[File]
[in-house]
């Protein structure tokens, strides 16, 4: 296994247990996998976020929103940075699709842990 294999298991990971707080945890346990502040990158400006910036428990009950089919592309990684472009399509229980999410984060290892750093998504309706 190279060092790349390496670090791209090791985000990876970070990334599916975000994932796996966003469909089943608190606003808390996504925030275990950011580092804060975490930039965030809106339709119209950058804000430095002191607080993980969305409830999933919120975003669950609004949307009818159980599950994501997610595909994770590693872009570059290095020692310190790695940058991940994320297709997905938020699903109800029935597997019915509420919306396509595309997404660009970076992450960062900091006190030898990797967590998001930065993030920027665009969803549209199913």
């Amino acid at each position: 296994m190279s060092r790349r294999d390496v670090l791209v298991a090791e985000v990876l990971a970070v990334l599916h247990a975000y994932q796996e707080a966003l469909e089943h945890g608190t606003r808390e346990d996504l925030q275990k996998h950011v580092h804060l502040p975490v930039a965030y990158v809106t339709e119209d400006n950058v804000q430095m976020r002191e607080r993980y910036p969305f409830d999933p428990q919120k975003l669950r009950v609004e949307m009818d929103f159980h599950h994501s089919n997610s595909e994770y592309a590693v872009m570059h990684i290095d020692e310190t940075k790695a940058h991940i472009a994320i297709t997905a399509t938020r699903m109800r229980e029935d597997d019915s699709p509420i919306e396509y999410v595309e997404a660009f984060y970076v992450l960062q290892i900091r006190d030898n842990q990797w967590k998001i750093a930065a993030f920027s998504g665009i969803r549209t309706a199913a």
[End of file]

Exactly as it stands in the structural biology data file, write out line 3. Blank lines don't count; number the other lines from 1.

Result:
């Amino acid at each position: 296994m190279s060092r790349r294999d390496v670090l791209v298991a090791e985000v990876l990971a970070v990334l599916h247990a975000y994932q796996e707080a966003l469909e089943h945890g608190t606003r808390e346990d996504l925030q275990k996998h950011v580092h804060l502040p975490v930039a965030y990158v809106t339709e119209d400006n950058v804000q430095m976020r002191e607080r993980y910036p969305f409830d999933p428990q919120k975003l669950r009950v609004e949307m009818d929103f159980h599950h994501s089919n997610s595909e994770y592309a590693v872009m570059h990684i290095d020692e310190t940075k790695a940058h991940i472009a994320i297709t997905a399509t938020r699903m109800r229980e029935d597997d019915s699709p509420i919306e396509y999410v595309e997404a660009f984060y970076v992450l960062q290892i900091r006190d030898n842990q990797w967590k998001i750093a930065a993030f920027s998504g665009i969803r549209t309706a199913a």